Wednesday, January 16, 2013

Chapter 11

1. Consider the theories of motivation that we discussed in class. which theories of motivation are most helpful and instructive for you? How can they enhance motivation and affect your student

A theory to develop motivation that we discussed in class that I connected to the most was that area the suggestion to give students choices. I remember when I was in elementary school we would have choices of projects to complete rather than writing a straight forward book report. Some projects would be geared more towards those who learn more visually, some more mathematical, and some geared more towards those who prefer to do a written assignment. I would always choose to do some sort of diorama if it was an option. I LOVED dioramas for some reason. Those were the projects that were the most memorable for me through out school. I'm sure the book reports were important for some occasions but I felt very excited and motivated to get to work on something if I was able to choose what i wanted to do.

(Awesome diorama that I would have loved to make circa 1998)

In the art classroom, I imagine that choice could break the ice and get students who may be intimidated by art more excited. For example, I know that some little boys may not be as excited about creating a cubist collage but would really get excited about making a collage of their favorite baseball player. Some kids may hate to paint but really love to use colored pencils. I will try to write lesson plans that are flexible enough to allow for choice of theme or material, but still making sure that they address the principles of art and design or history that I want to teach in that lesson. Hopefully this will engage students that are less than thrilled to be in my classroom.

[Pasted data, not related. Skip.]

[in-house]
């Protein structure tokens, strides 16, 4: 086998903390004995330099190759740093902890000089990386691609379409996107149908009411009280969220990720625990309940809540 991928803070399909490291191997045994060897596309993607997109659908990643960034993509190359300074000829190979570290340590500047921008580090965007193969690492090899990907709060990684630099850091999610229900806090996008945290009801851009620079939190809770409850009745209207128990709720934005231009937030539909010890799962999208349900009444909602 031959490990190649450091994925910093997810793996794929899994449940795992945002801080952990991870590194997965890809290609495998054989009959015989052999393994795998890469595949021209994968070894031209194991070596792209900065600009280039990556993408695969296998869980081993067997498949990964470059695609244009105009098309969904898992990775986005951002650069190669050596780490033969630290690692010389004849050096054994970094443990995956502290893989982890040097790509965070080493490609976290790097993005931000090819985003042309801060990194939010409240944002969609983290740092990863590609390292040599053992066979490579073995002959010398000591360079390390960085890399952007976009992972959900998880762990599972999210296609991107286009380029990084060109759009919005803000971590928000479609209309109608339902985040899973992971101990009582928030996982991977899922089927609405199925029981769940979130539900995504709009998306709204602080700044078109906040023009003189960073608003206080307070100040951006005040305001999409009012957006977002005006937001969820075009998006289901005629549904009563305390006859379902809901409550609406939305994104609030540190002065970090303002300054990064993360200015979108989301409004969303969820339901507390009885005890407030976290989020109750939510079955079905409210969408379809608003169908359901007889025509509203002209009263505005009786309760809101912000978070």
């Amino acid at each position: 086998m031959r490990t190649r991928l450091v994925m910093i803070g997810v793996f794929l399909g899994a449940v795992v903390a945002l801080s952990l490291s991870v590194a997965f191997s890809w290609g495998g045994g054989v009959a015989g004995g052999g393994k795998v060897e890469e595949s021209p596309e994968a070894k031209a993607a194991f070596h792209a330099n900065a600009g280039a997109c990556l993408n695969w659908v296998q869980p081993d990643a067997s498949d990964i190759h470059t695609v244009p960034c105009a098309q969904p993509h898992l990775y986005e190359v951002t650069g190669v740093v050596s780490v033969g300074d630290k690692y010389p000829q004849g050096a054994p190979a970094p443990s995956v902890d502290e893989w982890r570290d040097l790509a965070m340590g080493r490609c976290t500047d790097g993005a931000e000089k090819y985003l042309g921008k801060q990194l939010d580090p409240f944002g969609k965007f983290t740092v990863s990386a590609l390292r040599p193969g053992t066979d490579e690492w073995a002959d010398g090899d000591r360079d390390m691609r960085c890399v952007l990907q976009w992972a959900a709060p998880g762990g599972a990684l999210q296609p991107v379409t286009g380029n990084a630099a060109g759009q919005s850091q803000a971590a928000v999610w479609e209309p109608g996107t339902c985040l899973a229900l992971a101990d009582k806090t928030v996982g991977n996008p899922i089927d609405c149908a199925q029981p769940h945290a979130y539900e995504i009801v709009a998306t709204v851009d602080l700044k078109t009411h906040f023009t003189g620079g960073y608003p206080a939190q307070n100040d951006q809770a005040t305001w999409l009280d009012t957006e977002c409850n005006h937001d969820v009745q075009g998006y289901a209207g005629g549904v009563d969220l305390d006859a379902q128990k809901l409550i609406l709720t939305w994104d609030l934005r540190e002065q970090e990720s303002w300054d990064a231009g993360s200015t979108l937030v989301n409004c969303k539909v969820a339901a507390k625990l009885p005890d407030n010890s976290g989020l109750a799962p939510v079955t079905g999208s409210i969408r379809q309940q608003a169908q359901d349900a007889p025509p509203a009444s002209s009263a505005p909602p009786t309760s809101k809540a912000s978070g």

1. I really like the way you incorporated your own experiences. I think it is important for teachers to remember what it's like to be a student. Including the picture of that cool diorama made your post more interesting and visually appealing.

  2. I think it is great that you are thinking about how you would connect these methods to the type of class you would be teaching. I can remember in high school hating to do "required" art and loved when I got to the higher levels, and I could choose my own concentration and mediums. I am enjoying reading about a different perspective because it reminds me that these methods of motivation overlap in many facets of life.

  3. I agree with all of the above. As art teachers, we need to be aware that not everyone shares this passion. We need to keep in mind that our influence will matter greatly when the students get to middle/high school and art becomes a choice. By giving them freedom over what they make, my hope is that they will see how cathartic and fun art can be and choose to continue their practice and remain in art classes through high school. Choices are important to my teaching as well and I think, especially in art, will be incredibly beneficial when it comes to motivation.